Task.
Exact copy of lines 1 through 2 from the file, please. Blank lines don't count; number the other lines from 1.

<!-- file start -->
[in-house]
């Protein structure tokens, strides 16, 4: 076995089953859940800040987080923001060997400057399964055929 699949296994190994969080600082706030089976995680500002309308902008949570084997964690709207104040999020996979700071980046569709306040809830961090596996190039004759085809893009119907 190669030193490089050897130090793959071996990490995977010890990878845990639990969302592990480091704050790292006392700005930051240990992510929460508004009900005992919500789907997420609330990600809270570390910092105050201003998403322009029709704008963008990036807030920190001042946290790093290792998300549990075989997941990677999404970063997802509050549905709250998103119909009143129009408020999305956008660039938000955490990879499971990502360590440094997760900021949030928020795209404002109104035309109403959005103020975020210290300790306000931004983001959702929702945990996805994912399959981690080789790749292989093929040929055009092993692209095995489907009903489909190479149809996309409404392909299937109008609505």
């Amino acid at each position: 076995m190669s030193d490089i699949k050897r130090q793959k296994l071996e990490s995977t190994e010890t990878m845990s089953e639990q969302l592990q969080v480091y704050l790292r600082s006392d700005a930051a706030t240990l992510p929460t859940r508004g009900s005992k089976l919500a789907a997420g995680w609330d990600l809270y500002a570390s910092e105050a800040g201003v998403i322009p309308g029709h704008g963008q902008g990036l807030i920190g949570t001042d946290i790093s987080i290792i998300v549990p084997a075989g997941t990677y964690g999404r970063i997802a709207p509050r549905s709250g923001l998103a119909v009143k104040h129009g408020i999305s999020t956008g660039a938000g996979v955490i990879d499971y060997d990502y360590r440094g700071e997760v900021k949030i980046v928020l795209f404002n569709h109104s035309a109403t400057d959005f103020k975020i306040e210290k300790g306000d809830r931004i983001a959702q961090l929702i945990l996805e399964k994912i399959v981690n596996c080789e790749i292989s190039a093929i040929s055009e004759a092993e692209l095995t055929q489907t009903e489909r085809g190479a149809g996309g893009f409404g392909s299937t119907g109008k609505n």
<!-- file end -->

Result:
[in-house]
């Protein structure tokens, strides 16, 4: 076995089953859940800040987080923001060997400057399964055929 699949296994190994969080600082706030089976995680500002309308902008949570084997964690709207104040999020996979700071980046569709306040809830961090596996190039004759085809893009119907 190669030193490089050897130090793959071996990490995977010890990878845990639990969302592990480091704050790292006392700005930051240990992510929460508004009900005992919500789907997420609330990600809270570390910092105050201003998403322009029709704008963008990036807030920190001042946290790093290792998300549990075989997941990677999404970063997802509050549905709250998103119909009143129009408020999305956008660039938000955490990879499971990502360590440094997760900021949030928020795209404002109104035309109403959005103020975020210290300790306000931004983001959702929702945990996805994912399959981690080789790749292989093929040929055009092993692209095995489907009903489909190479149809996309409404392909299937109008609505």